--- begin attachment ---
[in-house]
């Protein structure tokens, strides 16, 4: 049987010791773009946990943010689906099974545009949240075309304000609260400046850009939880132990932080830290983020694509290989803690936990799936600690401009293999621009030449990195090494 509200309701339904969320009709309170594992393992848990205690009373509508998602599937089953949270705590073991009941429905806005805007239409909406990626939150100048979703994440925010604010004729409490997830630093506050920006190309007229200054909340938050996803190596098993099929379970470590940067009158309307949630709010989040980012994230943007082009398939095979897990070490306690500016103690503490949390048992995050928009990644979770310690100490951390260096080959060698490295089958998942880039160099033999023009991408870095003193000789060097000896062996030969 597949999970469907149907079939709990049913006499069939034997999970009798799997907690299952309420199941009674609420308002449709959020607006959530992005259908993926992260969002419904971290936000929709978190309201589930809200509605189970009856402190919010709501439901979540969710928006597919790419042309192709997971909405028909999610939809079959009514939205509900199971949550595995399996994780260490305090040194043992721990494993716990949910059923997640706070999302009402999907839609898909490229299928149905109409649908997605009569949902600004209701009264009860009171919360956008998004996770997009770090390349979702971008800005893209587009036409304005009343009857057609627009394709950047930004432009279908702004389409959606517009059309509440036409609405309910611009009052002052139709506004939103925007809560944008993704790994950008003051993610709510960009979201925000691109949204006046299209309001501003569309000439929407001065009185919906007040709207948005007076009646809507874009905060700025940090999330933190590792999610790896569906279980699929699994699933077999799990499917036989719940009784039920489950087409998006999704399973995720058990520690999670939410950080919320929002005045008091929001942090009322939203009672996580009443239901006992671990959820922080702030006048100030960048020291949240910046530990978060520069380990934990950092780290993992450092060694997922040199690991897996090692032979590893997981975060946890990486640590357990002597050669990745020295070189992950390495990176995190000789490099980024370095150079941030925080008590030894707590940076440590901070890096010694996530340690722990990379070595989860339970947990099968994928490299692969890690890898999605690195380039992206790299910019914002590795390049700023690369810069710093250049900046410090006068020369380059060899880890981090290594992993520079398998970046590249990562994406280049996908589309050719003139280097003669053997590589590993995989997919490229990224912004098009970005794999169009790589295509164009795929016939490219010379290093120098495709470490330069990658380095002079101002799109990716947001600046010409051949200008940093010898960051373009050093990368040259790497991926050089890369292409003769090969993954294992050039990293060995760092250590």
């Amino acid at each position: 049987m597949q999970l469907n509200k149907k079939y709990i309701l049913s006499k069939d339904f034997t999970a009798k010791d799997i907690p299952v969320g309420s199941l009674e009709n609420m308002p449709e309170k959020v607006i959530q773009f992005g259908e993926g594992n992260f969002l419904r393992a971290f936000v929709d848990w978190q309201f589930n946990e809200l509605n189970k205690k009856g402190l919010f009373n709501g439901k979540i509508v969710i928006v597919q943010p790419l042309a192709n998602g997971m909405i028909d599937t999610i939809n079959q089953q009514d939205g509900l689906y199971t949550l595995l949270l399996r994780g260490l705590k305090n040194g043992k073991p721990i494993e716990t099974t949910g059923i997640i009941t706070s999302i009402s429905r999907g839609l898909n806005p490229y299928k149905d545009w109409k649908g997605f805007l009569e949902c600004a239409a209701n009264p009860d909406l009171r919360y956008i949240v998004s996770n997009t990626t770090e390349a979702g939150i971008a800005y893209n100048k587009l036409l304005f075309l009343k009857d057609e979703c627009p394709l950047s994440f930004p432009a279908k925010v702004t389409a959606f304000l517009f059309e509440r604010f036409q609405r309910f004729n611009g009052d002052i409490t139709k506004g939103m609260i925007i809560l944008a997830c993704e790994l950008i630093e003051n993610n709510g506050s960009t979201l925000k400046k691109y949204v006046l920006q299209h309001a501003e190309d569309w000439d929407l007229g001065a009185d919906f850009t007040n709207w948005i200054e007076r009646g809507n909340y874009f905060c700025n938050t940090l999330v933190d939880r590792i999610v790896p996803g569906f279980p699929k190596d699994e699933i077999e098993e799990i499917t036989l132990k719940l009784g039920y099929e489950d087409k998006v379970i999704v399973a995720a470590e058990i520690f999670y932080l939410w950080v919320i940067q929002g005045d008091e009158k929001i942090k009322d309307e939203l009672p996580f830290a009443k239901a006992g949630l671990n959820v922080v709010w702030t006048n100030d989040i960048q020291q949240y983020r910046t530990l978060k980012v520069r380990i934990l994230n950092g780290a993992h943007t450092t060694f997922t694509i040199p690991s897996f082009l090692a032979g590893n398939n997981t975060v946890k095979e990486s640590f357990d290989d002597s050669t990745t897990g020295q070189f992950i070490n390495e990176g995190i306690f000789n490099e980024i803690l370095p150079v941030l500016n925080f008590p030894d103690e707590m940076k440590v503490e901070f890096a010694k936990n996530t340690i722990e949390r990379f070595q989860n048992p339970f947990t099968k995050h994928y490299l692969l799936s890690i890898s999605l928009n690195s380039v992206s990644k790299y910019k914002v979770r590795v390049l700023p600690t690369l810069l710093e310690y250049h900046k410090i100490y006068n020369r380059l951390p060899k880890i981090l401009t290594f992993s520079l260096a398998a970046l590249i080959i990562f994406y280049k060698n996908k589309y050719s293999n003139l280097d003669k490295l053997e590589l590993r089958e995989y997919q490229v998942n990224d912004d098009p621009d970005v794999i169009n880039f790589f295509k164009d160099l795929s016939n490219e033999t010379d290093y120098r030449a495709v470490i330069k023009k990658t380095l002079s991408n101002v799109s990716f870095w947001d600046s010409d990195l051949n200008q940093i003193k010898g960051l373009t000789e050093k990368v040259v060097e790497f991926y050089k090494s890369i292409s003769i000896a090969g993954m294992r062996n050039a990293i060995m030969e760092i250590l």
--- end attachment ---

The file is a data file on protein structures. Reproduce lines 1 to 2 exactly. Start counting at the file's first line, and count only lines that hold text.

[in-house]
């Protein structure tokens, strides 16, 4: 049987010791773009946990943010689906099974545009949240075309304000609260400046850009939880132990932080830290983020694509290989803690936990799936600690401009293999621009030449990195090494 509200309701339904969320009709309170594992393992848990205690009373509508998602599937089953949270705590073991009941429905806005805007239409909406990626939150100048979703994440925010604010004729409490997830630093506050920006190309007229200054909340938050996803190596098993099929379970470590940067009158309307949630709010989040980012994230943007082009398939095979897990070490306690500016103690503490949390048992995050928009990644979770310690100490951390260096080959060698490295089958998942880039160099033999023009991408870095003193000789060097000896062996030969 597949999970469907149907079939709990049913006499069939034997999970009798799997907690299952309420199941009674609420308002449709959020607006959530992005259908993926992260969002419904971290936000929709978190309201589930809200509605189970009856402190919010709501439901979540969710928006597919790419042309192709997971909405028909999610939809079959009514939205509900199971949550595995399996994780260490305090040194043992721990494993716990949910059923997640706070999302009402999907839609898909490229299928149905109409649908997605009569949902600004209701009264009860009171919360956008998004996770997009770090390349979702971008800005893209587009036409304005009343009857057609627009394709950047930004432009279908702004389409959606517009059309509440036409609405309910611009009052002052139709506004939103925007809560944008993704790994950008003051993610709510960009979201925000691109949204006046299209309001501003569309000439929407001065009185919906007040709207948005007076009646809507874009905060700025940090999330933190590792999610790896569906279980699929699994699933077999799990499917036989719940009784039920489950087409998006999704399973995720058990520690999670939410950080919320929002005045008091929001942090009322939203009672996580009443239901006992671990959820922080702030006048100030960048020291949240910046530990978060520069380990934990950092780290993992450092060694997922040199690991897996090692032979590893997981975060946890990486640590357990002597050669990745020295070189992950390495990176995190000789490099980024370095150079941030925080008590030894707590940076440590901070890096010694996530340690722990990379070595989860339970947990099968994928490299692969890690890898999605690195380039992206790299910019914002590795390049700023690369810069710093250049900046410090006068020369380059060899880890981090290594992993520079398998970046590249990562994406280049996908589309050719003139280097003669053997590589590993995989997919490229990224912004098009970005794999169009790589295509164009795929016939490219010379290093120098495709470490330069990658380095002079101002799109990716947001600046010409051949200008940093010898960051373009050093990368040259790497991926050089890369292409003769090969993954294992050039990293060995760092250590």